Mistracking can be caused by faults with material loading; faults with splices or the belt; or structural component problems.
Belt mistracking can be caused by a number of factors, but all mistracking leads to subsequent problems if not identified and resolved.
Wander Due to Faults with Material Loading
- The load is not centered on the receiving belt.
- The load is segregated, with larger lumps on one side of the belt.
- There is intermittent loading on a belt that is tracked for a constant load.
Sometimes, a combination of these problems will produce belt wander, and the root cause will not be evident. However, if a sufficient number of belt revolutions are observed, the belt’s running pattern generally will become clear, and the cause of mistracking will be disclosed. When a pattern does not emerge, the usual causes for belt mistracking are an unloaded belt that does not trough well or a belt that is unevenly loaded.
Wander Due to Faults with Splices or the Belt
Improper belt splicing is a significant cause of mistracking. If the belt is not spliced squarely, the belt will wander back and forth on the conveyor structure. This can usually be seen at the tail pulley. The belt will wander the same amount of each time the splice reaches the tail pulley, only to return to its original position after passage of the splice. If the splice is bad enough, it can negate all alignment efforts. The solution is to resplice the belt squarely.
A second significant cause of belt mistracking is a cupped belt. A cupped belt will track poorly because of differences in friction as it lies in the troughed idlers. Belt cupping is almost always a result of unequal shrinkage between the top and bottom covers of fabric. Heat, chemicals, trough angles and over-tensioning can also cause belt cupping. This problem can usually be avoided by keeping the proper aspect ratio between top and bottom cover thicknesses: usually 3:1 or less. In some cases, the belt will cup as the top cover rubber properties change as the result of aging or exposure to chemicals. A cupped belt is hard to make track consistently, because tracking depends upon the friction between the belt and the rolling components. If the belt is so badly damaged that the contact area is reduced, the ability of the components to keep the belt in line is also reduced.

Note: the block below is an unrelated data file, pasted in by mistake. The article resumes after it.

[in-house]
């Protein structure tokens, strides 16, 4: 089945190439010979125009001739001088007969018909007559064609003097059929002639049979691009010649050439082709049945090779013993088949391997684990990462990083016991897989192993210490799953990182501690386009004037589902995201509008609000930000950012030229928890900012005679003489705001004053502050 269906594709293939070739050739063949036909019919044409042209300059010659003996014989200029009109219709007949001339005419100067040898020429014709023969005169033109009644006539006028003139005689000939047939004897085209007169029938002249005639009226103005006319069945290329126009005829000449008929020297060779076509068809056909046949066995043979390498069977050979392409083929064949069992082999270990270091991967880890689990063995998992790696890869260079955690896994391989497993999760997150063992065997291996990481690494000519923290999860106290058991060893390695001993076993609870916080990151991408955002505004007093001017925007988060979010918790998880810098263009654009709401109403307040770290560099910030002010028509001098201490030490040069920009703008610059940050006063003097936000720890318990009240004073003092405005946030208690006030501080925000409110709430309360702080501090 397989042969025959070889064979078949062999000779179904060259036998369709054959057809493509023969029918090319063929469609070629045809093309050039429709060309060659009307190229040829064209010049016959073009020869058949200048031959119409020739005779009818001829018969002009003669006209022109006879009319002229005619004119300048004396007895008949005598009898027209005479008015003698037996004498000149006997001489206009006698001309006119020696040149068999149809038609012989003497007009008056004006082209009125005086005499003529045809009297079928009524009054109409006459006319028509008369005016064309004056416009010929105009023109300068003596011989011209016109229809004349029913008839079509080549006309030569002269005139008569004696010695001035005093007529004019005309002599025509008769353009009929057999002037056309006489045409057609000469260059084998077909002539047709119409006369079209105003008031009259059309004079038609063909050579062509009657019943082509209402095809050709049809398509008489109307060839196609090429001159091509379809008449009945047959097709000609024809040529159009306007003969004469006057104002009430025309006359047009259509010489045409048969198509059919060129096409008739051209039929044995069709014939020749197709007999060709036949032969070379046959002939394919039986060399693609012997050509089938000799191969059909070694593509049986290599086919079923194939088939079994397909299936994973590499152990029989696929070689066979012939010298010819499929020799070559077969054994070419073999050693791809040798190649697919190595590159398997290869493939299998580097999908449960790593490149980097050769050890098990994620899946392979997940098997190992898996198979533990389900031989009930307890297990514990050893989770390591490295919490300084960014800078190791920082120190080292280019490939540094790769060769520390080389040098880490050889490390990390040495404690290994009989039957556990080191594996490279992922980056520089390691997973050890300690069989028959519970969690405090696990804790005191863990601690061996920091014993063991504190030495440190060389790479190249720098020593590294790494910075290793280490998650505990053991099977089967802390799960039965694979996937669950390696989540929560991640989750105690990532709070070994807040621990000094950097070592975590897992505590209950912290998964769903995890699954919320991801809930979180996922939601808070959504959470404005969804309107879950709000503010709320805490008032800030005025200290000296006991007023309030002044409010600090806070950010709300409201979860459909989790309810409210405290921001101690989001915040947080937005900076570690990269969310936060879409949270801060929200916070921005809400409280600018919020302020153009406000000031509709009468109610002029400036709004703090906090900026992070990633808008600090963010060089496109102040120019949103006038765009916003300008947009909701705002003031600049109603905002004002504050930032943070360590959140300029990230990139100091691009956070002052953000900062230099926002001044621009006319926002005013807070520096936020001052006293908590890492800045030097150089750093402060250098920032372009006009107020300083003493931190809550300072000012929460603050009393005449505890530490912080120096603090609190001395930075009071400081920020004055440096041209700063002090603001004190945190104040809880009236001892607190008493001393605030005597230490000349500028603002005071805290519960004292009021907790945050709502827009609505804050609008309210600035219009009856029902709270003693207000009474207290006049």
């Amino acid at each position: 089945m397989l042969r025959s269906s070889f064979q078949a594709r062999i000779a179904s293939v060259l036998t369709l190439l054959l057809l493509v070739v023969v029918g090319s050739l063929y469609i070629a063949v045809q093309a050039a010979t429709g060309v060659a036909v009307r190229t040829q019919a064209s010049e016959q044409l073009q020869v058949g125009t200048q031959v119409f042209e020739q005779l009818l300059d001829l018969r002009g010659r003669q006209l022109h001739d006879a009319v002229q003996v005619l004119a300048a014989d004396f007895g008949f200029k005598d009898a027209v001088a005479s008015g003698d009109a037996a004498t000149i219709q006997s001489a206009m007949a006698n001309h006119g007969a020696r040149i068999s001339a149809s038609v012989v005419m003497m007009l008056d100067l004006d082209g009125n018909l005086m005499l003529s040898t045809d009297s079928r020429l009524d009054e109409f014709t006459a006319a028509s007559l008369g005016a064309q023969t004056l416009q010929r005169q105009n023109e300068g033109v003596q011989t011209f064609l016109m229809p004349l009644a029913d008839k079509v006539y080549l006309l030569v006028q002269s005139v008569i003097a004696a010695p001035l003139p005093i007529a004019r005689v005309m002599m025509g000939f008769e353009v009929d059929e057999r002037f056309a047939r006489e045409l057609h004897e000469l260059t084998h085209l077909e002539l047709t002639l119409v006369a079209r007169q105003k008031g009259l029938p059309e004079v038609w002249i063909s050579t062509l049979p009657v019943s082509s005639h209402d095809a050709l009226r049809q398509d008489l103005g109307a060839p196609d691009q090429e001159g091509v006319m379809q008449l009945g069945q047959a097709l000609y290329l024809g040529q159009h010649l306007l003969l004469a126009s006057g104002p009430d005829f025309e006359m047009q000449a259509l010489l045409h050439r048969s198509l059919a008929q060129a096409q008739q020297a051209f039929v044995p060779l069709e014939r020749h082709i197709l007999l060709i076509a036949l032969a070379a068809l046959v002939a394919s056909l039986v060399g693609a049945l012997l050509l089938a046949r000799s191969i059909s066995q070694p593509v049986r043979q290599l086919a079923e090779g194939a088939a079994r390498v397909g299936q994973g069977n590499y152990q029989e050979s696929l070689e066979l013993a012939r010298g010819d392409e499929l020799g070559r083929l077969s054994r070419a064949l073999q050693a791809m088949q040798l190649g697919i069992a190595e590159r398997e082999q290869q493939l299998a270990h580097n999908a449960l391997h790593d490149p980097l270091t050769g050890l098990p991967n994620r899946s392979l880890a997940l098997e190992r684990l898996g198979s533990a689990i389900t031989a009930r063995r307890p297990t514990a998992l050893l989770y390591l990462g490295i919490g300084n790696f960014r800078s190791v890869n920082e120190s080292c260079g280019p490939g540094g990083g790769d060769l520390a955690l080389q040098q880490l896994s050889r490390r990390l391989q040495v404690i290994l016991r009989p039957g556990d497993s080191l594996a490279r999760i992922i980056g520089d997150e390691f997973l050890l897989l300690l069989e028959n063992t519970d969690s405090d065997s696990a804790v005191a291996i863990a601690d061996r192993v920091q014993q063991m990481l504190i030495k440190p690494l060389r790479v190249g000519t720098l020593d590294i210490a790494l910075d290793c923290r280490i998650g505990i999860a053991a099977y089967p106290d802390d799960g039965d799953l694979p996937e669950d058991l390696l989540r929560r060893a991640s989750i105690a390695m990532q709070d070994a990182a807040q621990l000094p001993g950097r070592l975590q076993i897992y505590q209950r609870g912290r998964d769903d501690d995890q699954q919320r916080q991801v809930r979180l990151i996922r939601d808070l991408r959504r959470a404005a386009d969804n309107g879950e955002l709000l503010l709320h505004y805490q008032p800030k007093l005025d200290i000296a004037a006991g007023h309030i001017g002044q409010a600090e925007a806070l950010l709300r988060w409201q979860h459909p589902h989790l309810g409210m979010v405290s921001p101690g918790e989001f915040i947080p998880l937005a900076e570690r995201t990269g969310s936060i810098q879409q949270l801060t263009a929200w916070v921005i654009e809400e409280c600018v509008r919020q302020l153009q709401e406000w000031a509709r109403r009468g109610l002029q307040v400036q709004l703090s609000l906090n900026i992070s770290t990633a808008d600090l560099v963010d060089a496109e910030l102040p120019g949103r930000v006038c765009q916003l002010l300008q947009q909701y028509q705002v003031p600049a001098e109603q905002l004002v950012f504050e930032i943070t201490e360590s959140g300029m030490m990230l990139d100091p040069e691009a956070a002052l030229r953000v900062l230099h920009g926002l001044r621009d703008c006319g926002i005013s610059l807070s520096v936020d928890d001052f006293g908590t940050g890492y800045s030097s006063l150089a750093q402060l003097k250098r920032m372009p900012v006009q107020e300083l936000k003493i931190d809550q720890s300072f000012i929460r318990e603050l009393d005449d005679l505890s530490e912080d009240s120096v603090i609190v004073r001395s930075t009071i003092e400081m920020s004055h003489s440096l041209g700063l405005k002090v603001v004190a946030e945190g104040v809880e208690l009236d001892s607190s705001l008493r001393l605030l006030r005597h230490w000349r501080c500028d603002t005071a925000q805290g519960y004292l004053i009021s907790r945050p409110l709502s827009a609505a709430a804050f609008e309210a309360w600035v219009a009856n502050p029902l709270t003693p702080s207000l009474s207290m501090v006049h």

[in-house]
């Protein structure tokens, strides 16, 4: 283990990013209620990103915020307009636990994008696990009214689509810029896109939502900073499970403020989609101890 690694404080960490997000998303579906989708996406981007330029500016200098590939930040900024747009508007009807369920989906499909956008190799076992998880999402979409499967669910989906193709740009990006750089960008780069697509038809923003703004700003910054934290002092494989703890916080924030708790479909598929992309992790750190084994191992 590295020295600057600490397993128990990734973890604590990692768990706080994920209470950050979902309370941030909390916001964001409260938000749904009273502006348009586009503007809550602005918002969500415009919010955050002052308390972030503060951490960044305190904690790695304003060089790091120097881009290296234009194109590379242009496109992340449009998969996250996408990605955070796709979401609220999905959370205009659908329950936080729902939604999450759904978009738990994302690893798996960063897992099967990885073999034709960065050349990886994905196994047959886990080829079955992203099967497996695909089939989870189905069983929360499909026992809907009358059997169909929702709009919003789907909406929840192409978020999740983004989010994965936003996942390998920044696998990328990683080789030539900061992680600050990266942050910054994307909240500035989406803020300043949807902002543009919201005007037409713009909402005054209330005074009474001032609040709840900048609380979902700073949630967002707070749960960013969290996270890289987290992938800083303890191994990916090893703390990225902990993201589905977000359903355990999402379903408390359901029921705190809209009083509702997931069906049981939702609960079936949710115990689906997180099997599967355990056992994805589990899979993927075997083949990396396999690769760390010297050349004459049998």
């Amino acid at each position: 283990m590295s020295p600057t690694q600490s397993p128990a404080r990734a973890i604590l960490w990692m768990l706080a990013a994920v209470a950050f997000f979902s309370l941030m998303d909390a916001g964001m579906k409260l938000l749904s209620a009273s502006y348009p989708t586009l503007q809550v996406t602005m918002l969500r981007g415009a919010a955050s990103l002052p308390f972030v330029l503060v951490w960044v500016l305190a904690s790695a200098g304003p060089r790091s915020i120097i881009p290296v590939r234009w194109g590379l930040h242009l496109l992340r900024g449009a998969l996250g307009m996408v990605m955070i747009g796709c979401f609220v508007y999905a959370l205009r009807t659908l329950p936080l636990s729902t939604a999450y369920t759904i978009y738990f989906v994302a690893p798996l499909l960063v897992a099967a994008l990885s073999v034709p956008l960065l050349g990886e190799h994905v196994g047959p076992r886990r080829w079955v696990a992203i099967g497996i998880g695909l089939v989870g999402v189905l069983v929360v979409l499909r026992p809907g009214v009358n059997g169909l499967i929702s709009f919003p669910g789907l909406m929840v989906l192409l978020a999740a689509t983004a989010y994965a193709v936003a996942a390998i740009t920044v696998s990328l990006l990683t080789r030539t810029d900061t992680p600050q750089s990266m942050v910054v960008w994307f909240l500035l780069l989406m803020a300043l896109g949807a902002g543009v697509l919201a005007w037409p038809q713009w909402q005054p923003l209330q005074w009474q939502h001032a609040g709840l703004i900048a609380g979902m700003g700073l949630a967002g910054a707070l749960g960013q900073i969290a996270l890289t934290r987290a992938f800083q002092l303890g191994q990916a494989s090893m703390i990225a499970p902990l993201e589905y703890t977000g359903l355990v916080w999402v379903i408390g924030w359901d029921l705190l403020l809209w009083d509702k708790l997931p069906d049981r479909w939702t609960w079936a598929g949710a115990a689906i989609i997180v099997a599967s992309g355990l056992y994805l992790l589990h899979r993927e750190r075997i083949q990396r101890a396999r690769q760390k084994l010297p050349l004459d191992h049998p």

While manufacturing defects in the belt or failures of components are often blamed for many belt-alignment problems, most of these problems can be traced to improper application of the belt. A belt that is poorly matched to the application will usually track poorly on the structure.
Wander Due to Structural and Component Problems
To be able to keep the belt running straight, the structure must be properly erected and corrected if damaged. Most structural damage occurs when the conveyor structure is struck by mobile equipment. Structural damage can also occur as the result of corrosion or a settling of the foundations.
It is equally important that the components be properly installed and maintained in relation to the belt for reliable belt travel. One major source of belt wander is gravity take-up systems that are out of alignment or that have too much side-to-side movement, or “slop.” The take-up pulley, like all other main pulleys, must remain in alignment with the belt throughout the take-up’s travel, or the belt will mistrack.
Rotating components can have a significant mistracking effect on the belt. Rotating components that have become frozen or inoperative due to material buildup or those with material accumulations that alter their circumference can be major contributors to erratic belt tracking. Consequently, transfer points should be engineered, constructed and maintained to prevent material spillage. An effective multiple-cleaner belt cleaning system should be installed to prevent material carryback. If necessary, cleaners can be installed to clean snub, take-up and other pulleys.